This page contains a Flash digital edition of a book.
CLIMATIC & STRESS TESTING: MEASUREMENT


Watlow’s F4T temperature and process controller now has enhanced capabilities, including advanced data logging and graphical trend charts. Andy Pye met with company executives to discuss the thinking behind the development.


Process controller focuses on ease of setup


T


he F4T is a 1/4 DIN temperature process controller with touch- screen technology that provides a powerful, flexible and easy to use device in one versatile package.


Aimed at end users in process plant, as well as OEMs’manufacturing environmental test chambers, where the device is incorporated into the customer’s product, it features a 4.3in (109.22mm), capacitive colour touch panel with high-resolution and graphical user interface that provides customised control for demanding applications. The latest version of the F4T controller


comes with COMPOSER with INTUITION,Watlow’s graphical software for configuring and customising the company’s controllers, and which connects with the controller via Ethernet. It helps users visualise and easily implement control and automation. Task-specific views simplify all aspects of setting up new controllers, includingmanaging the inputs and outputs frompluggable flexmodules, setting up functions such as control loops and alarms and creating and editing profiles. COMPOSER offersmany features which help implement applicationsmore quickly


and with fewer errors. It speeds up and simplifies commissioning and archiving and documents controller setup. Some of these attributes include a function block diagramwith live data and error indication, multi-language support, a dashboard view, multi-language support, a configurable interface and integrated video tutorials. Additional features that specifically


supportWatlow’s F4T include a profile editor for speeding up profile creation and editing, fast and reliable Ethernet support for connecting one ormore controllers and a calibration view with on-screen instructions and automation, which reduces downtime by simplifying the calibration verification procedure. “Although we introduced the F4T in


May 2015, we continue to test andmake enhancements,” says Craig Dennis, ProductManager. “Our goal is to provide themost powerful, best performing controller on themarket for a variety of applications.” The F4T is also the replacement for


Watlow’s established SERIES 4 controller. Currently, there is no established end-of- life date for the SERIES F4. The F4T comes with backwards-compatible Modbus addresses for factors such as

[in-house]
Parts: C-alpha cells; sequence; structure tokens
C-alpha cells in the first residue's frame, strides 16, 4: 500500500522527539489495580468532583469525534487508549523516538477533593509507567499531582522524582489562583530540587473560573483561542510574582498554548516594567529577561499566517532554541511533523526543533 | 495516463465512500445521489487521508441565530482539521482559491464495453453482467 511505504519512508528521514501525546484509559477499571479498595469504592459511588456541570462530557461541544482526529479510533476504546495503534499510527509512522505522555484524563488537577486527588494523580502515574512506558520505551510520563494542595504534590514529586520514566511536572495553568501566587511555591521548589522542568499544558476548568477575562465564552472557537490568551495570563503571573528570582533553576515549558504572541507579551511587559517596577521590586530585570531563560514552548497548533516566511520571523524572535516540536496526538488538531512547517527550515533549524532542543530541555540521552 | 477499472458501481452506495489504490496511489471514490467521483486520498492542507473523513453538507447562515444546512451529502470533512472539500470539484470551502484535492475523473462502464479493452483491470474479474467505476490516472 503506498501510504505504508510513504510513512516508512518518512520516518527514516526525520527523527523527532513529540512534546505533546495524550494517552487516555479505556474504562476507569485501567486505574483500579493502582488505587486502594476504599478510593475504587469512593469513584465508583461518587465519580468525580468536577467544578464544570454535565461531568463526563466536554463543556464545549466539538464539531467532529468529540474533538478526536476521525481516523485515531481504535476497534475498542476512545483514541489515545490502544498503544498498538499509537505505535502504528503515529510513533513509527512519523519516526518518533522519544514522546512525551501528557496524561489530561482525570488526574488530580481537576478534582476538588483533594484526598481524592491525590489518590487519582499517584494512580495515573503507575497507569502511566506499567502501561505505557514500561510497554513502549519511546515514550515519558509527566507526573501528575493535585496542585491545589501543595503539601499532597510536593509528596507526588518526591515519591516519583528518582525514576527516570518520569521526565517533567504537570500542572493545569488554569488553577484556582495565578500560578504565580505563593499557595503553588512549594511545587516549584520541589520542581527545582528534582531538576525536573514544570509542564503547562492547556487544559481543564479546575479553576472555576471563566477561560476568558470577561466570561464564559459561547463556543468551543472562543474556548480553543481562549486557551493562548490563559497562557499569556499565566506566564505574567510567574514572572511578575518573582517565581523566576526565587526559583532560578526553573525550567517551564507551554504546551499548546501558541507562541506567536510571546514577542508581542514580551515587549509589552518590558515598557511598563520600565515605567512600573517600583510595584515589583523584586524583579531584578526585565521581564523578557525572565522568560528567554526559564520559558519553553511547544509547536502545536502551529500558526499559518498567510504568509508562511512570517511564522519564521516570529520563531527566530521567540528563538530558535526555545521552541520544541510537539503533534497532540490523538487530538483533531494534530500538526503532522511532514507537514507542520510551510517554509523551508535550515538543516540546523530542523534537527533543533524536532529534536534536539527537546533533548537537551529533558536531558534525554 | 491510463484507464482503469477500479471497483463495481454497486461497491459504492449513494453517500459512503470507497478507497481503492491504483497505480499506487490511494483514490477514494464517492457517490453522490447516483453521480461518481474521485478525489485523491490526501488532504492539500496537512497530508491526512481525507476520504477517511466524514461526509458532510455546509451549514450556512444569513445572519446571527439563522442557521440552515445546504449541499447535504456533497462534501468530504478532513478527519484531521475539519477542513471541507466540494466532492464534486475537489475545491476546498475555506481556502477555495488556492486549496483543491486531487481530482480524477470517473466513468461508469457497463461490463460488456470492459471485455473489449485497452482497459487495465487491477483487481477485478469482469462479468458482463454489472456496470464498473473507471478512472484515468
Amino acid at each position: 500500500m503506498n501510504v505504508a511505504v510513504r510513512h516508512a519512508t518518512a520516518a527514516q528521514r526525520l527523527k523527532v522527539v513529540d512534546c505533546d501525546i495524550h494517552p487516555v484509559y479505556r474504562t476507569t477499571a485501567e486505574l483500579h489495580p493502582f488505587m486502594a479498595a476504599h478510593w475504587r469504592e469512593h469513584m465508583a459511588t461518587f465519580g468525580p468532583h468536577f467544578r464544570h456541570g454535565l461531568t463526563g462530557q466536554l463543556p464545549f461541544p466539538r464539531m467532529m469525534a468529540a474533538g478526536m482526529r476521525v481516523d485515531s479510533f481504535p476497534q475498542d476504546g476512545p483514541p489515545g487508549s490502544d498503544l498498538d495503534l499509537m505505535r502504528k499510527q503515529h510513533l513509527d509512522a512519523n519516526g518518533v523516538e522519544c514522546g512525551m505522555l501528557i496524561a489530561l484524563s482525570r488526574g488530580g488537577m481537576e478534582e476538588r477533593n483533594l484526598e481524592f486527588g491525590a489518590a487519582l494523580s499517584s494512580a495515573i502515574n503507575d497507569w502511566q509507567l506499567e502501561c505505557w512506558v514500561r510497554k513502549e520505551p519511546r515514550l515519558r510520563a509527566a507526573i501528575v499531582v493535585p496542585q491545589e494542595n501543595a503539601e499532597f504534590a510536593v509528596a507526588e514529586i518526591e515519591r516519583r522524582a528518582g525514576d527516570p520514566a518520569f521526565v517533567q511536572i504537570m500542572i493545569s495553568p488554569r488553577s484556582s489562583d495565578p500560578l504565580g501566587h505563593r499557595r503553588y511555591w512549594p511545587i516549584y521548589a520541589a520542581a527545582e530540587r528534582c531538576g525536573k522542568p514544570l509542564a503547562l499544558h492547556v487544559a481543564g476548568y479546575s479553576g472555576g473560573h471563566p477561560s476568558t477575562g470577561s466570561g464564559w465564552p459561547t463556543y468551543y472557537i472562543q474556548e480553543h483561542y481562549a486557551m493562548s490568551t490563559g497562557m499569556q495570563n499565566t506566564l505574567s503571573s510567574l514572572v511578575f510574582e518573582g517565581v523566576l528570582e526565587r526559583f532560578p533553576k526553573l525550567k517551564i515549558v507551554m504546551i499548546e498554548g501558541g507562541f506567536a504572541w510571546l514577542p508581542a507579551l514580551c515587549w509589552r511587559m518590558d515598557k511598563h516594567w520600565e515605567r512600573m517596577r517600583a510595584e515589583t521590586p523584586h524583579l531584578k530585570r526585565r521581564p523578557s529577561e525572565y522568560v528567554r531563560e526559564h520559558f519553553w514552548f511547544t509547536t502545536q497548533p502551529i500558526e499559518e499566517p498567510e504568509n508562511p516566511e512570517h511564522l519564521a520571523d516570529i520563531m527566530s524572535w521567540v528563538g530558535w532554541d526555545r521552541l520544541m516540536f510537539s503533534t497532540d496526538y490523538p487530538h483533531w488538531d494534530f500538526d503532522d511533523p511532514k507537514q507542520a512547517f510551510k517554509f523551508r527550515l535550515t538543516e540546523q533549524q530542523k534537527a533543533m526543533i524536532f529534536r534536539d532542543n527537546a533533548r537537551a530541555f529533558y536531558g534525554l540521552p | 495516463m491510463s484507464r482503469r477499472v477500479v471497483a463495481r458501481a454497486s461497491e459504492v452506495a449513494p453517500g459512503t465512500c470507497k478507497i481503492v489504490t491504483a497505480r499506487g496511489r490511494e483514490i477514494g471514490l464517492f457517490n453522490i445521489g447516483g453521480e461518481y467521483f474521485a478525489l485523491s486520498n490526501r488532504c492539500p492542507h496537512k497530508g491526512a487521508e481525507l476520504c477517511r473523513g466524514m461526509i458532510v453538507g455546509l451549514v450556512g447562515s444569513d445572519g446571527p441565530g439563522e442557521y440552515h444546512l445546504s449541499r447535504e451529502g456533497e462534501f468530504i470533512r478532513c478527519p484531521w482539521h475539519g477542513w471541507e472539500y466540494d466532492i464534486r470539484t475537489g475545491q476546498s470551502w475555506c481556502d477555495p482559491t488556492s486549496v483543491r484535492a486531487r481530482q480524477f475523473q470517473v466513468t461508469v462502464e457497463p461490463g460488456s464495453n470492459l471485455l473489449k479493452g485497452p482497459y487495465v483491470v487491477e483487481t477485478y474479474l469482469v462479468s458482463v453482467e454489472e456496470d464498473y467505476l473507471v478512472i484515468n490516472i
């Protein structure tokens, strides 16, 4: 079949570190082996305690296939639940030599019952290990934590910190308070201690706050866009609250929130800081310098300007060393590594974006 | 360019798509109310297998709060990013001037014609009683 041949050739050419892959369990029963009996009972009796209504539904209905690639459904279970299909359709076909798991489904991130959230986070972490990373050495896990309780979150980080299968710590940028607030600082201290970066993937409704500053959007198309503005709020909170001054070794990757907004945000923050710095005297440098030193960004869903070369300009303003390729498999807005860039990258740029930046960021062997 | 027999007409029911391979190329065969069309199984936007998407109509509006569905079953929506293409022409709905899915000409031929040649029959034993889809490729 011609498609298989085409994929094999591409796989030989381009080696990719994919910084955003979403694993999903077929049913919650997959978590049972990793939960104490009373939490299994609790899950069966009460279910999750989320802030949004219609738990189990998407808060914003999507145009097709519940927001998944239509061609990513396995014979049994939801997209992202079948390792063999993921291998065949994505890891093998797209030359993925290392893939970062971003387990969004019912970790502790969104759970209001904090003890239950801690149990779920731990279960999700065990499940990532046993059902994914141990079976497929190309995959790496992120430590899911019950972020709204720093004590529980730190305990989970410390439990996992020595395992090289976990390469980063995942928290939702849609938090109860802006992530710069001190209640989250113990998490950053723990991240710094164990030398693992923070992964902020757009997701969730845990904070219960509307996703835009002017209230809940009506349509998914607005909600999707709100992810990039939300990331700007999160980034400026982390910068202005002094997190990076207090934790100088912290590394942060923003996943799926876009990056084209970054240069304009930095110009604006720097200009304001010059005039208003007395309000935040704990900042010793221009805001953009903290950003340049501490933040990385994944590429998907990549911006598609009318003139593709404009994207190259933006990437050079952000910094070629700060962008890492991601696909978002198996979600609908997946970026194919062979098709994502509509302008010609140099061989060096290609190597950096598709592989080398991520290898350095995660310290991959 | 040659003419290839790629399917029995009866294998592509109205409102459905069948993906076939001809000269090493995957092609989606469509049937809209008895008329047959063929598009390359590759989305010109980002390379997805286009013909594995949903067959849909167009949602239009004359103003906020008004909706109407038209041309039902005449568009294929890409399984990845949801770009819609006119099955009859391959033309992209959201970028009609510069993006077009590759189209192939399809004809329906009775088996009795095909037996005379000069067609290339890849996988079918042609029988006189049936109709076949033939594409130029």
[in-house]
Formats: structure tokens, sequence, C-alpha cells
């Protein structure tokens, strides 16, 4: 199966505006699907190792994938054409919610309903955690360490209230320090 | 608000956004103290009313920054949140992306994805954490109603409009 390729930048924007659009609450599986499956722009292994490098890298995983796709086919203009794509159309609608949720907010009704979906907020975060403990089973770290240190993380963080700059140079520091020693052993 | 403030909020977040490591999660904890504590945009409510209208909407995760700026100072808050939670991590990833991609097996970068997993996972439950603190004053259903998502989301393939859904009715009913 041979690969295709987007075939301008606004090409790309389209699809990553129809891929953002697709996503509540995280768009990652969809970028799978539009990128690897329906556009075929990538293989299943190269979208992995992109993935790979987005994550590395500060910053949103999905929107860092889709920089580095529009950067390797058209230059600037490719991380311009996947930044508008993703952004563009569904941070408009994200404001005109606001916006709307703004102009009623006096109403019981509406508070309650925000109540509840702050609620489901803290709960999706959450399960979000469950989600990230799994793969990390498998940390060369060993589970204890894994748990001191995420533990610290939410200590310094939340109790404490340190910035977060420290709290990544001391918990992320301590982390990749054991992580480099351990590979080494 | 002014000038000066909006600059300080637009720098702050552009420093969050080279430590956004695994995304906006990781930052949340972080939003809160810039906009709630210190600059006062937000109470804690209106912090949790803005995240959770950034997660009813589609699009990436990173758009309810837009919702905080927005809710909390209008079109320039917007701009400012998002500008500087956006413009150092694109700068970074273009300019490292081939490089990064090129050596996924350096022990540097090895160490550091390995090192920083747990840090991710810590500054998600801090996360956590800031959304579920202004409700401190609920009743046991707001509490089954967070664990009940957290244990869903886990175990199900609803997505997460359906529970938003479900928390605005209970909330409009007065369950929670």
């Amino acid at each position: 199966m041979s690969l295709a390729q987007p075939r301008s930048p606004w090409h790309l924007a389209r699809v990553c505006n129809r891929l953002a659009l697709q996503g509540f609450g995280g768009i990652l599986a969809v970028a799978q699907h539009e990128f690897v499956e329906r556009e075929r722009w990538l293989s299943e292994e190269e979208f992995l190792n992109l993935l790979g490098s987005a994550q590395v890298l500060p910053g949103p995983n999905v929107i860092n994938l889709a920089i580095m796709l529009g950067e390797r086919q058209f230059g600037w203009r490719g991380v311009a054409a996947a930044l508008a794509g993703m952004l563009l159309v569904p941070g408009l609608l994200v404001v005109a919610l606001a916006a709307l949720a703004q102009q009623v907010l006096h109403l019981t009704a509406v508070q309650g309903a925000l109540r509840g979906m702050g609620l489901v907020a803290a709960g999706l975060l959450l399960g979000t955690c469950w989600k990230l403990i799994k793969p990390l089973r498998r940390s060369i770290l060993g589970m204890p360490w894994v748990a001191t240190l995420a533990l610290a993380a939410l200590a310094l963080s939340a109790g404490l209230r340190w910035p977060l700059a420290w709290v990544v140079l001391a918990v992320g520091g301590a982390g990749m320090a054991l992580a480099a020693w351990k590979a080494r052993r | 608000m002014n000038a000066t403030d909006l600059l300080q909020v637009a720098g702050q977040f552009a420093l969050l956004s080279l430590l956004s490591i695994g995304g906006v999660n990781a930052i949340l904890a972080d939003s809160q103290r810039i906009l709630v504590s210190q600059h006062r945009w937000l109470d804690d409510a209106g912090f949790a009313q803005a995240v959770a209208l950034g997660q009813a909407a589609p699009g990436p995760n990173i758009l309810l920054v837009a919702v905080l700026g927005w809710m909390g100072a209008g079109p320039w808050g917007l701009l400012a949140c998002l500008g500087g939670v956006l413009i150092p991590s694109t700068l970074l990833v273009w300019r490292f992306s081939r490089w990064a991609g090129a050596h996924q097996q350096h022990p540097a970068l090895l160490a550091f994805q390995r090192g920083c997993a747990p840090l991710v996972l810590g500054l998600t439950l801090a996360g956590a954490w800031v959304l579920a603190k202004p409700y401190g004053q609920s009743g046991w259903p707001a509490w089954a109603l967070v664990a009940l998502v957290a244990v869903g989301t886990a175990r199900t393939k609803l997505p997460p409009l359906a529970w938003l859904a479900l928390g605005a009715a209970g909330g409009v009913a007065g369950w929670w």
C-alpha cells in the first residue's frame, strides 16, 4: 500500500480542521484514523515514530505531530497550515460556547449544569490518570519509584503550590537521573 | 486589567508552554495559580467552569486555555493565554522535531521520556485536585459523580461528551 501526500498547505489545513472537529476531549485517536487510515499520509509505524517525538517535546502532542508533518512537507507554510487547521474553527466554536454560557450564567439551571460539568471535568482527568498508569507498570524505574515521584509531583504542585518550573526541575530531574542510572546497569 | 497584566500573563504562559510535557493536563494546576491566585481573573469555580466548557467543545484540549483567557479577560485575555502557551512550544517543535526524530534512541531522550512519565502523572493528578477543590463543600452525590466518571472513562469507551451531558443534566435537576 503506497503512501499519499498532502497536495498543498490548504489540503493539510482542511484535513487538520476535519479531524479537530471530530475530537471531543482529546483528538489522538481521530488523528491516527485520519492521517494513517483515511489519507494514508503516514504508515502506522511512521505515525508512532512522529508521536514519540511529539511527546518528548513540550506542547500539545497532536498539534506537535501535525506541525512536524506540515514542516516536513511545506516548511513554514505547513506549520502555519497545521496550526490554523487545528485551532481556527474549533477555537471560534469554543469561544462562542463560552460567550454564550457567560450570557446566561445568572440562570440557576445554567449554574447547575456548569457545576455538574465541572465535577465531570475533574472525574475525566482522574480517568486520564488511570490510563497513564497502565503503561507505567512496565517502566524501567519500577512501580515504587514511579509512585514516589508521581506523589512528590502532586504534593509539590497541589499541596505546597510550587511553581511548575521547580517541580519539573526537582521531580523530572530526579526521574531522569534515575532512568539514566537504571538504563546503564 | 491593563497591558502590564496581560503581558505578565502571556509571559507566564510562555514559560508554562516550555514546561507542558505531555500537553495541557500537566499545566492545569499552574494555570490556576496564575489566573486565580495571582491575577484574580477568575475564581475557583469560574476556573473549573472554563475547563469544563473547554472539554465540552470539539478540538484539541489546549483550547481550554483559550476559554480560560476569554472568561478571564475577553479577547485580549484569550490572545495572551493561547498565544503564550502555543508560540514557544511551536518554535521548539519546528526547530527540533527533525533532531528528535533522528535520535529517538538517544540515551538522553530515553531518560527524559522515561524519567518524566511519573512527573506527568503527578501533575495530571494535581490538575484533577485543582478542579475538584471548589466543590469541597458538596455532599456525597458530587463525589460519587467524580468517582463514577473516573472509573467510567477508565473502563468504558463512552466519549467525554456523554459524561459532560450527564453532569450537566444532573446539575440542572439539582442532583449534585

process value, set point and critical profile run-time parameters. Other features of the F4T include agency


certifications (such as UL, FM, CE, RoHS, WEEE and NEMA 4X/IP65) and a variety of communications options, including EthernetModbus TCP and SCPI, and EIA 232/485Modbus RTU.


DATA LOGGING The F4T version 3.0 is available with encrypted data log records to helpmeet industry requirements such as Nadcap (National Aerospace and Defense Contractors Accreditation Program), AMS 2750E and CRF 21 Part 11. Other benefits include the ability to log directly to a USB memory stick, transfer data log files over Ethernet or to the USB host ports and select which parameters to data log. Version 3.0 also allows graphical


trending: users can create up to four trend screens and can scroll through amatching colour legend of parameters on the trend chart. There is also a snapshot screen capture feature. The trend chart image can be saved to a USB host port for viewing, emailing or printing. The new controller combines the


functionality ofmultiple devices, including December 2016 /// Environmental Engineering /// 31





Page 1  |  Page 2  |  Page 3  |  Page 4  |  Page 5  |  Page 6  |  Page 7  |  Page 8  |  Page 9  |  Page 10  |  Page 11  |  Page 12  |  Page 13  |  Page 14  |  Page 15  |  Page 16  |  Page 17  |  Page 18  |  Page 19  |  Page 20  |  Page 21  |  Page 22  |  Page 23  |  Page 24  |  Page 25  |  Page 26  |  Page 27  |  Page 28  |  Page 29  |  Page 30  |  Page 31  |  Page 32  |  Page 33  |  Page 34  |  Page 35  |  Page 36  |  Page 37  |  Page 38  |  Page 39  |  Page 40  |  Page 41  |  Page 42  |  Page 43  |  Page 44  |  Page 45  |  Page 46  |  Page 47  |  Page 48  |  Page 49  |  Page 50  |  Page 51  |  Page 52  |  Page 53  |  Page 54  |  Page 55  |  Page 56  |  Page 57  |  Page 58  |  Page 59  |  Page 60